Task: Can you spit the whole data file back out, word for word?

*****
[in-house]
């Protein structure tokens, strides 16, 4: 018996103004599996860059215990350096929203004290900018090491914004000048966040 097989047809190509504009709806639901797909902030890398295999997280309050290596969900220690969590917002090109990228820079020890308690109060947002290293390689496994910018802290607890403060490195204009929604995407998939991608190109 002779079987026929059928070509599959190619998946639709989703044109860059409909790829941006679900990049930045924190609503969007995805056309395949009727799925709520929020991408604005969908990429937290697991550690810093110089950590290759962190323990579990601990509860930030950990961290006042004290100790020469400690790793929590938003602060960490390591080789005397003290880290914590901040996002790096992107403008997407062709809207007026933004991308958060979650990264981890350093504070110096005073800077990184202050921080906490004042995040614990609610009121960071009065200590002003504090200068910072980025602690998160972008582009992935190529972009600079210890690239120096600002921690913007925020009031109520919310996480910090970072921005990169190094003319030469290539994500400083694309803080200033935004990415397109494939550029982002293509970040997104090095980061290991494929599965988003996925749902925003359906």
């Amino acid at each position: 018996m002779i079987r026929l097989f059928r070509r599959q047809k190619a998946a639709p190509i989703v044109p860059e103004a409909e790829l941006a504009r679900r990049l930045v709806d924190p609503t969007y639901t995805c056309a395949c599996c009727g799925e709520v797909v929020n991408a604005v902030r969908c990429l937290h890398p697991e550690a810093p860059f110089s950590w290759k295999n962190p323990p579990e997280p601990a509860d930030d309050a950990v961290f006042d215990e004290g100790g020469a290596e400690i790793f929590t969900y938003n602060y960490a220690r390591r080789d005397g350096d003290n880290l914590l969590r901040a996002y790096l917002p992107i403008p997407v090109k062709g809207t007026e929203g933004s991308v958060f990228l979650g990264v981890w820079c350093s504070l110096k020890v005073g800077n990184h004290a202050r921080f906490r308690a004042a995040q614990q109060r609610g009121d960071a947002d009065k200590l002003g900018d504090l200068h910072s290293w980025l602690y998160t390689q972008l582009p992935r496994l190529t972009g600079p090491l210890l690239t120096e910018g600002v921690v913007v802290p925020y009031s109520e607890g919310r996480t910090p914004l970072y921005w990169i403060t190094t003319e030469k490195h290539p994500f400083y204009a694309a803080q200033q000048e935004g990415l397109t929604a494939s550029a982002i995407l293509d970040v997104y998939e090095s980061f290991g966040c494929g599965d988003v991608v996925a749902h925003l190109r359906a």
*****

[in-house]
């Protein structure tokens, strides 16, 4: 018996103004599996860059215990350096929203004290900018090491914004000048966040 097989047809190509504009709806639901797909902030890398295999997280309050290596969900220690969590917002090109990228820079020890308690109060947002290293390689496994910018802290607890403060490195204009929604995407998939991608190109 002779079987026929059928070509599959190619998946639709989703044109860059409909790829941006679900990049930045924190609503969007995805056309395949009727799925709520929020991408604005969908990429937290697991550690810093110089950590290759962190323990579990601990509860930030950990961290006042004290100790020469400690790793929590938003602060960490390591080789005397003290880290914590901040996002790096992107403008997407062709809207007026933004991308958060979650990264981890350093504070110096005073800077990184202050921080906490004042995040614990609610009121960071009065200590002003504090200068910072980025602690998160972008582009992935190529972009600079210890690239120096600002921690913007925020009031109520919310996480910090970072921005990169190094003319030469290539994500400083694309803080200033935004990415397109494939550029982002293509970040997104090095980061290991494929599965988003996925749902925003359906």
């Amino acid at each position: 018996m002779i079987r026929l097989f059928r070509r599959q047809k190619a998946a639709p190509i989703v044109p860059e103004a409909e790829l941006a504009r679900r990049l930045v709806d924190p609503t969007y639901t995805c056309a395949c599996c009727g799925e709520v797909v929020n991408a604005v902030r969908c990429l937290h890398p697991e550690a810093p860059f110089s950590w290759k295999n962190p323990p579990e997280p601990a509860d930030d309050a950990v961290f006042d215990e004290g100790g020469a290596e400690i790793f929590t969900y938003n602060y960490a220690r390591r080789d005397g350096d003290n880290l914590l969590r901040a996002y790096l917002p992107i403008p997407v090109k062709g809207t007026e929203g933004s991308v958060f990228l979650g990264v981890w820079c350093s504070l110096k020890v005073g800077n990184h004290a202050r921080f906490r308690a004042a995040q614990q109060r609610g009121d960071a947002d009065k200590l002003g900018d504090l200068h910072s290293w980025l602690y998160t390689q972008l582009p992935r496994l190529t972009g600079p090491l210890l690239t120096e910018g600002v921690v913007v802290p925020y009031s109520e607890g919310r996480t910090p914004l970072y921005w990169i403060t190094t003319e030469k490195h290539p994500f400083y204009a694309a803080q200033q000048e935004g990415l397109t929604a494939s550029a982002i995407l293509d970040v997104y998939e090095s980061f290991g966040c494929g599965d988003v991608v996925a749902h925003l190109r359906a």